that was odd but perhaps her name hadn’t been transcribed very well. She died in January 1943 and at that time, she was living at White Cliff, Southdown Avenue
Peacehaven, in Sussex.
Sources: censuses 1871-1911; freebmd; Familysearch electoral rolls;
probate registry 1943.
Law Times volume 45 1868 issue of 2 May 1868 p11: Charles Colin Macrae called to
the bar, a member of Lincoln’s Inn.
Times Fri 1 December 1922 p15f: obituary of Charles Colin Macrae.
BASIC SOURCES I USED for all Golden Dawn members.
Membership of the Golden Dawn: The Golden Dawn Companion by R A
Gilbert. Northampton: The Aquarian Press 1986. Between pages 125 and 175, Gilbert lists the
names, initiation dates and addresses of all those people who became members of
the Hermetic Order of the Golden Dawn or its many daughter Orders between 1888
and 1914. The list is based on the
Golden Dawn’s administrative records and its Members’ Roll - the large piece of
parchment on which all new members signed their name at their initiation. All this information had been inherited by
Gilbert but it’s now in the Freemasons’ Library at the United Grand Lodge of
England building on Great Queen Street Covent Garden. Please note, though, that the records of the Amen-Ra Temple
were destroyed in 1900/01. I have
recently (July 2014) discovered that some records of the Horus Temple at
Bradford have survived, though most have not; however those that have survived
are not yet accessible to the public.
For the history of the GD during the 1890s I usually use Ellic Howe’s The
Magicians of the Golden Dawn: A Documentary History of a Magical Order
Routledge and Kegan Paul 1972. Foreword by Gerald Yorke.
Howe is a historian of printing rather than of magic; he also makes no
claims to be a magician himself, or even an occultist. He has no axe to grind.
Family history: freebmd; ancestry.co.uk (census and probate);
findmypast.co.uk; familysearch; Burke’s Peerage and Baronetage; Burke’s Landed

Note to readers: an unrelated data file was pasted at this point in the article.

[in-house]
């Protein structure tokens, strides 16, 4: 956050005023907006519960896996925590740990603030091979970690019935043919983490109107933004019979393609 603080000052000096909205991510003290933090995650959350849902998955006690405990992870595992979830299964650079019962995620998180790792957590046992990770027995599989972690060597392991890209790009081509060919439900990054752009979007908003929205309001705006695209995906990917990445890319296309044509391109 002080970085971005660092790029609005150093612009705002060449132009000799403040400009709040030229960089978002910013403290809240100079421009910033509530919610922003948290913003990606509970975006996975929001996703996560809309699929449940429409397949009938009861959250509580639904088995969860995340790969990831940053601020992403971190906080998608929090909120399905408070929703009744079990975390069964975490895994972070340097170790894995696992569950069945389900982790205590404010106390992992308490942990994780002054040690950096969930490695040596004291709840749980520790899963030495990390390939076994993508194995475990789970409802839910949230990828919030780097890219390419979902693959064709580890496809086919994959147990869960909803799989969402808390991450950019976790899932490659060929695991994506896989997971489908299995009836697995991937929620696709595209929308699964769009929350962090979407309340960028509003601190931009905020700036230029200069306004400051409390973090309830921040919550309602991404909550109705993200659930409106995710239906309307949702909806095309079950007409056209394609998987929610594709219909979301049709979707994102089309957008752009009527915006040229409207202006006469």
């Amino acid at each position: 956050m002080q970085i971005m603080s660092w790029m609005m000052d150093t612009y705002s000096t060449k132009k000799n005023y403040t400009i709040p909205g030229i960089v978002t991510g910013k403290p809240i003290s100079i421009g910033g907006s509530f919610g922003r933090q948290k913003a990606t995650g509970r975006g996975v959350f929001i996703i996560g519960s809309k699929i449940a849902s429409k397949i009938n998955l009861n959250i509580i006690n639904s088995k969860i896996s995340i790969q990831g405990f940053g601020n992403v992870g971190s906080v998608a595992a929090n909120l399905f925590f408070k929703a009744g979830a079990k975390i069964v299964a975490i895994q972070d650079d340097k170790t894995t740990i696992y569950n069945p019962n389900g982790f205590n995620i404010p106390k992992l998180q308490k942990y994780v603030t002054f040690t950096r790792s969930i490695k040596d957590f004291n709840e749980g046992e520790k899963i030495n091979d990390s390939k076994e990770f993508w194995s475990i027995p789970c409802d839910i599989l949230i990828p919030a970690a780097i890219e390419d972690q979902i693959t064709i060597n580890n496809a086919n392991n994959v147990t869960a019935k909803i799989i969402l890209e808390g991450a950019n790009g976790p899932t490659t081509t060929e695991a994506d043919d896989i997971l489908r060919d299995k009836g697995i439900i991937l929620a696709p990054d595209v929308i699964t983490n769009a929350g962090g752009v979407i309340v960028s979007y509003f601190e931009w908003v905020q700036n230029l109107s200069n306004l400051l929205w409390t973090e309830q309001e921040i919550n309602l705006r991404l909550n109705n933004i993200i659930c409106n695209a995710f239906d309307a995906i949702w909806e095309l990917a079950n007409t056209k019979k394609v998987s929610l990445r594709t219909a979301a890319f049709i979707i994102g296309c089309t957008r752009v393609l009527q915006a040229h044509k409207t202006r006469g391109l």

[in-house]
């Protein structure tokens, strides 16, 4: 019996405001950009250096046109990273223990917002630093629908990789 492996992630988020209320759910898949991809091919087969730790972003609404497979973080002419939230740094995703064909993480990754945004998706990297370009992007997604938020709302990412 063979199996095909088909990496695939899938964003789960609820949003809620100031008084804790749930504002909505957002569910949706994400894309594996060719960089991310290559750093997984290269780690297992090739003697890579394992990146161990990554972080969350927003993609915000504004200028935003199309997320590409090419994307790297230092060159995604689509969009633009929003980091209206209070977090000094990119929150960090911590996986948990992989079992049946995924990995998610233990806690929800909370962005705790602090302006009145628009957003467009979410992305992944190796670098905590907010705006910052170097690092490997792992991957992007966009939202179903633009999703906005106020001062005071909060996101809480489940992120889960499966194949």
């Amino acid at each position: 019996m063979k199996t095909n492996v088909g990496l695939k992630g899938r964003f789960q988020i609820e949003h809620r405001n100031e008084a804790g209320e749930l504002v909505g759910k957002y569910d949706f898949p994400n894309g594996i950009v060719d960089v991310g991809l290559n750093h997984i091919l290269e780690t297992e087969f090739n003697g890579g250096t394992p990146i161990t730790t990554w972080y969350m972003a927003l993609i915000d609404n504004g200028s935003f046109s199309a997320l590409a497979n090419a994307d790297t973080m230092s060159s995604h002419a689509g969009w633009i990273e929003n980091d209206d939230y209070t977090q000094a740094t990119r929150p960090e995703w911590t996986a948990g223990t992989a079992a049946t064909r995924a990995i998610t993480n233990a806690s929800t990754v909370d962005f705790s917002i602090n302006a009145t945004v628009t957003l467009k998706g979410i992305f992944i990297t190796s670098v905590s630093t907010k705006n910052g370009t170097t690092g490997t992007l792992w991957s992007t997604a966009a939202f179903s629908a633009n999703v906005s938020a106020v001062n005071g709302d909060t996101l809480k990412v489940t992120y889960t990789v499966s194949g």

Gentry; Armorial Families; thepeerage.com; and a wide variety of family trees
on the web.
Famous-people sources: mostly about men, of course, but very useful even
for the female members of GD. Oxford Dictionary of National Biography. Who Was Who. Times Digital Archive.
Useful source for business and legal information: London Gazette and its
Scottish counterpart Edinburgh Gazette. Now easy to find (with the right search information) on the web.
For the GD members who were freemasons, the membership database of the
United Grand Lodge of England is now available via Ancestry: it gives the date
of the freemason’s first initiation; and the craft lodges he was a member of.
To take careers in craft freemasonry further, the website of the the
Freemasons’ Library is a good resource: //freemasonry.london.museum. Its catalogue has very detailed entries and
the website has all sorts of other resources.
You can get from the pages to a database of freemasons’ newspapers and
magazines, digitised to 1900. You can
also reach that directly at www.masonicperiodicals.org.
Wikipedia; Google; Google Books - my three best
resources. I also used other web pages, but
with some caution, as - from the historian’s point of view - they vary in
quality a great deal.
To put contemporary prices
and incomes into perspective, I have used www.measuringworth.com/ukcompare which Roger Wright found for me. To help you interpret the ‘today’ figure,
measuringworth gives several options. I
pick the ‘historic standard of living’ option which is usually the lowest,
often by a considerable margin!
Copyright SALLY DAVIS
14 May 2017
Find the web pages of Roger Wright and Sally Davis, including my list of
people initiated into the Order of the Golden Dawn between 1888 and 1901, at: